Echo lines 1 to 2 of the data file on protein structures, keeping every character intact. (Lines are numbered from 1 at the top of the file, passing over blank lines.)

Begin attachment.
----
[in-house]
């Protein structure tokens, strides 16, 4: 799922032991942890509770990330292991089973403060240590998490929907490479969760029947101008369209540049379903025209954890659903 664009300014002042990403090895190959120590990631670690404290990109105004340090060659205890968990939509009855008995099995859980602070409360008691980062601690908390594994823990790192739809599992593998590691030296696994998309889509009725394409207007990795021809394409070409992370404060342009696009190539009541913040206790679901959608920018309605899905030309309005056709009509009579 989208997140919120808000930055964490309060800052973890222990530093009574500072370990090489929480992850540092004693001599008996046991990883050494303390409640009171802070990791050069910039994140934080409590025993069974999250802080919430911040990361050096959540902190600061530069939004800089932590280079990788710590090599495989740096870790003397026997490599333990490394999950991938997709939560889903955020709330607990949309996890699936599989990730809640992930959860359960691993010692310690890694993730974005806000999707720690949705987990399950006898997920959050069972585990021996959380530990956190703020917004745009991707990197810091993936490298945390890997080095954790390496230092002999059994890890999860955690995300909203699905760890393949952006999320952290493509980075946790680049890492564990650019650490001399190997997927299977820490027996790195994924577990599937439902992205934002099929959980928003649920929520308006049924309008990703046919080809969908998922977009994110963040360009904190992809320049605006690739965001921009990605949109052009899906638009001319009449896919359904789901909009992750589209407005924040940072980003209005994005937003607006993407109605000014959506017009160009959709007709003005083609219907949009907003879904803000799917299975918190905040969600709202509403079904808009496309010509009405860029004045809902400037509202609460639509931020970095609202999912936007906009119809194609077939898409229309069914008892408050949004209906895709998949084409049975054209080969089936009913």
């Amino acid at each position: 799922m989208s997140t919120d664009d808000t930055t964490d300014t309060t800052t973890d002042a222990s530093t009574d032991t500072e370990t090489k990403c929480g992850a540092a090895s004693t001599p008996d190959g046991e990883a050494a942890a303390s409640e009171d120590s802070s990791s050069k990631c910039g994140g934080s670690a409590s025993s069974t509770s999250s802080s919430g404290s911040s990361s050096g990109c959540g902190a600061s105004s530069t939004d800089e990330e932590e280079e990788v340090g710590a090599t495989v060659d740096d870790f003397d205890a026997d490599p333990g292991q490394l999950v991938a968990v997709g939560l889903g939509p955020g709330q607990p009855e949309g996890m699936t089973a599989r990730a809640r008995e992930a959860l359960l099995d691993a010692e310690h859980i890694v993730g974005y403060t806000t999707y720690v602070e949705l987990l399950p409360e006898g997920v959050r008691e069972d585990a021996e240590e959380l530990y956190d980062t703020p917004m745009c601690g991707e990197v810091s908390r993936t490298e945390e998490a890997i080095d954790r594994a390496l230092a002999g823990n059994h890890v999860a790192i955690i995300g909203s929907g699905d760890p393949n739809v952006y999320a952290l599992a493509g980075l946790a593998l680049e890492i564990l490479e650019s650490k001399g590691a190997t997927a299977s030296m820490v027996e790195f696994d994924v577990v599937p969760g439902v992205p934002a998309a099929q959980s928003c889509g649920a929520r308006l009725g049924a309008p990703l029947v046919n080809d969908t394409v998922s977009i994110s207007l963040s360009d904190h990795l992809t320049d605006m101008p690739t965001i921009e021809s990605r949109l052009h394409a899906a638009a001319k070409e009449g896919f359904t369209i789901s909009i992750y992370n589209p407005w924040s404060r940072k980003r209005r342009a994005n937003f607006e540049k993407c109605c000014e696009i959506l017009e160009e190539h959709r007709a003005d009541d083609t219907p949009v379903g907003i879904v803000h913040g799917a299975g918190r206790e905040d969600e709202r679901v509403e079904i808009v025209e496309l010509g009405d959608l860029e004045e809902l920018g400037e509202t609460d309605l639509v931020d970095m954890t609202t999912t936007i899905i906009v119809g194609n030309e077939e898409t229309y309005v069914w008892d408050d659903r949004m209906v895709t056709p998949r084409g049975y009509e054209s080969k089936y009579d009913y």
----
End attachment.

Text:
[in-house]
């Protein structure tokens, strides 16, 4: 799922032991942890509770990330292991089973403060240590998490929907490479969760029947101008369209540049379903025209954890659903 664009300014002042990403090895190959120590990631670690404290990109105004340090060659205890968990939509009855008995099995859980602070409360008691980062601690908390594994823990790192739809599992593998590691030296696994998309889509009725394409207007990795021809394409070409992370404060342009696009190539009541913040206790679901959608920018309605899905030309309005056709009509009579 989208997140919120808000930055964490309060800052973890222990530093009574500072370990090489929480992850540092004693001599008996046991990883050494303390409640009171802070990791050069910039994140934080409590025993069974999250802080919430911040990361050096959540902190600061530069939004800089932590280079990788710590090599495989740096870790003397026997490599333990490394999950991938997709939560889903955020709330607990949309996890699936599989990730809640992930959860359960691993010692310690890694993730974005806000999707720690949705987990399950006898997920959050069972585990021996959380530990956190703020917004745009991707990197810091993936490298945390890997080095954790390496230092002999059994890890999860955690995300909203699905760890393949952006999320952290493509980075946790680049890492564990650019650490001399190997997927299977820490027996790195994924577990599937439902992205934002099929959980928003649920929520308006049924309008990703046919080809969908998922977009994110963040360009904190992809320049605006690739965001921009990605949109052009899906638009001319009449896919359904789901909009992750589209407005924040940072980003209005994005937003607006993407109605000014959506017009160009959709007709003005083609219907949009907003879904803000799917299975918190905040969600709202509403079904808009496309010509009405860029004045809902400037509202609460639509931020970095609202999912936007906009119809194609077939898409229309069914008892408050949004209906895709998949084409049975054209080969089936009913």